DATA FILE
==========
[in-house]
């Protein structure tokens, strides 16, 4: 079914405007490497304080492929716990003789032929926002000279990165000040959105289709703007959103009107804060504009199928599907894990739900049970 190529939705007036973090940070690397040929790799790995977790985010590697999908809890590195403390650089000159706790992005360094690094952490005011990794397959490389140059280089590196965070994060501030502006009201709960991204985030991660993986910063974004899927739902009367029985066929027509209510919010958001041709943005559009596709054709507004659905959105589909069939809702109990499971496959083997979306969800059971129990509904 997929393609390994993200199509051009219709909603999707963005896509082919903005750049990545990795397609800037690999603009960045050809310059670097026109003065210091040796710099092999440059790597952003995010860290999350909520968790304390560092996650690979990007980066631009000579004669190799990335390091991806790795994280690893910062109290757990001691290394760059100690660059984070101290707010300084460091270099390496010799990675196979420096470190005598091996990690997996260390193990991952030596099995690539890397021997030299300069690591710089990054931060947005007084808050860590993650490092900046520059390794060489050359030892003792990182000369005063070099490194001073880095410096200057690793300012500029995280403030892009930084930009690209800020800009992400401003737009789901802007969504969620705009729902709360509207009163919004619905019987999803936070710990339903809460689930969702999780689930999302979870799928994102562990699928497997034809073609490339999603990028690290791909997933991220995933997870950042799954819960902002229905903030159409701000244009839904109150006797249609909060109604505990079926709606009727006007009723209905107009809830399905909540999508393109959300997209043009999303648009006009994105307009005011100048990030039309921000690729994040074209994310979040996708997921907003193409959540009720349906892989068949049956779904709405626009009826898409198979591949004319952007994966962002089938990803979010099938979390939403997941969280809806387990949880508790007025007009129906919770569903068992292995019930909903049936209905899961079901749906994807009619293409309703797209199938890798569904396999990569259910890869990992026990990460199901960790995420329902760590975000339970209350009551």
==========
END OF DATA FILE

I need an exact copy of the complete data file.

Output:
[in-house]
């Protein structure tokens, strides 16, 4: 079914405007490497304080492929716990003789032929926002000279990165000040959105289709703007959103009107804060504009199928599907894990739900049970 190529939705007036973090940070690397040929790799790995977790985010590697999908809890590195403390650089000159706790992005360094690094952490005011990794397959490389140059280089590196965070994060501030502006009201709960991204985030991660993986910063974004899927739902009367029985066929027509209510919010958001041709943005559009596709054709507004659905959105589909069939809702109990499971496959083997979306969800059971129990509904 997929393609390994993200199509051009219709909603999707963005896509082919903005750049990545990795397609800037690999603009960045050809310059670097026109003065210091040796710099092999440059790597952003995010860290999350909520968790304390560092996650690979990007980066631009000579004669190799990335390091991806790795994280690893910062109290757990001691290394760059100690660059984070101290707010300084460091270099390496010799990675196979420096470190005598091996990690997996260390193990991952030596099995690539890397021997030299300069690591710089990054931060947005007084808050860590993650490092900046520059390794060489050359030892003792990182000369005063070099490194001073880095410096200057690793300012500029995280403030892009930084930009690209800020800009992400401003737009789901802007969504969620705009729902709360509207009163919004619905019987999803936070710990339903809460689930969702999780689930999302979870799928994102562990699928497997034809073609490339999603990028690290791909997933991220995933997870950042799954819960902002229905903030159409701000244009839904109150006797249609909060109604505990079926709606009727006007009723209905107009809830399905909540999508393109959300997209043009999303648009006009994105307009005011100048990030039309921000690729994040074209994310979040996708997921907003193409959540009720349906892989068949049956779904709405626009009826898409198979591949004319952007994966962002089938990803979010099938979390939403997941969280809806387990949880508790007025007009129906919770569903068992292995019930909903049936209905899961079901749906994807009619293409309703797209199938890798569904396999990569259910890869990992026990990460199901960790995420329902760590975000339970209350009551």